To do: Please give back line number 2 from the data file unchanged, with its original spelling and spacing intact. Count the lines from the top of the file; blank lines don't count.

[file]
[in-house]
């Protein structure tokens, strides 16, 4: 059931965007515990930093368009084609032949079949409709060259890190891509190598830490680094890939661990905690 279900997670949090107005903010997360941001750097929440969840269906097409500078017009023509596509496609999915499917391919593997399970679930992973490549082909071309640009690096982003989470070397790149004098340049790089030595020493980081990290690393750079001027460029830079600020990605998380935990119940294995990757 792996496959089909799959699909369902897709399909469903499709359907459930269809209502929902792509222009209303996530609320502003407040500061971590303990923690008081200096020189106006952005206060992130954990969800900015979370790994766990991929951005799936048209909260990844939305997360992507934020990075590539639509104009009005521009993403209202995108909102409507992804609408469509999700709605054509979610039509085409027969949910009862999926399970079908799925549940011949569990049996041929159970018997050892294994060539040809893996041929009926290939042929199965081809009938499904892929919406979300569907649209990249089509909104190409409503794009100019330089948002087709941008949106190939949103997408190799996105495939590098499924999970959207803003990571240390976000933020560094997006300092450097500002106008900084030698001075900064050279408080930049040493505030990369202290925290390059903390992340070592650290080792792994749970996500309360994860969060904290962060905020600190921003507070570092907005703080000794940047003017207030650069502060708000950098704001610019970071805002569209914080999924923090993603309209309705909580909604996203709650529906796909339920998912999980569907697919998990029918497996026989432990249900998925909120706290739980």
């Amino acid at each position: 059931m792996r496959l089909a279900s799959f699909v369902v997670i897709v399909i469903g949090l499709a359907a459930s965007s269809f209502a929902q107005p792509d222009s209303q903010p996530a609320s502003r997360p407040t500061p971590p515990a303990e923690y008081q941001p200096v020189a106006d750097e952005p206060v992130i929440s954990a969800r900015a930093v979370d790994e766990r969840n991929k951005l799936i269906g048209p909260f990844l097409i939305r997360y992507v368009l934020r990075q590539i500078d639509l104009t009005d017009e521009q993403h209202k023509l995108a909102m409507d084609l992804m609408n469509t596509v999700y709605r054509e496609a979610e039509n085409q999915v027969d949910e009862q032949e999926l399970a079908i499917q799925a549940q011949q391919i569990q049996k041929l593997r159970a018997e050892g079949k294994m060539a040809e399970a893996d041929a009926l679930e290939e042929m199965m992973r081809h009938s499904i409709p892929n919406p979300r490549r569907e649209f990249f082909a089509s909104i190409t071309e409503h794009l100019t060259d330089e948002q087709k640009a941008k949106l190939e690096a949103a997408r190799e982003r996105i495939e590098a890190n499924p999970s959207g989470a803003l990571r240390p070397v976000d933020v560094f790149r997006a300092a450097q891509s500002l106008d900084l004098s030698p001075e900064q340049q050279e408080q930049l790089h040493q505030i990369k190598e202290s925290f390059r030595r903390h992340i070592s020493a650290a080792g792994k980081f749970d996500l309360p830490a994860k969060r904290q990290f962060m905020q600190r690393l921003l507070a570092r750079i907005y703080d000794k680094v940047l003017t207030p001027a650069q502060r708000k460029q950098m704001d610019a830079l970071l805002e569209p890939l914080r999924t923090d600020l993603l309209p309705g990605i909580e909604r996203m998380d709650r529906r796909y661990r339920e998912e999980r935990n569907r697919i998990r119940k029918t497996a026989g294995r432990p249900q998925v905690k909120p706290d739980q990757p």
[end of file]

């Protein structure tokens, strides 16, 4: 059931965007515990930093368009084609032949079949409709060259890190891509190598830490680094890939661990905690 279900997670949090107005903010997360941001750097929440969840269906097409500078017009023509596509496609999915499917391919593997399970679930992973490549082909071309640009690096982003989470070397790149004098340049790089030595020493980081990290690393750079001027460029830079600020990605998380935990119940294995990757 792996496959089909799959699909369902897709399909469903499709359907459930269809209502929902792509222009209303996530609320502003407040500061971590303990923690008081200096020189106006952005206060992130954990969800900015979370790994766990991929951005799936048209909260990844939305997360992507934020990075590539639509104009009005521009993403209202995108909102409507992804609408469509999700709605054509979610039509085409027969949910009862999926399970079908799925549940011949569990049996041929159970018997050892294994060539040809893996041929009926290939042929199965081809009938499904892929919406979300569907649209990249089509909104190409409503794009100019330089948002087709941008949106190939949103997408190799996105495939590098499924999970959207803003990571240390976000933020560094997006300092450097500002106008900084030698001075900064050279408080930049040493505030990369202290925290390059903390992340070592650290080792792994749970996500309360994860969060904290962060905020600190921003507070570092907005703080000794940047003017207030650069502060708000950098704001610019970071805002569209914080999924923090993603309209309705909580909604996203709650529906796909339920998912999980569907697919998990029918497996026989432990249900998925909120706290739980």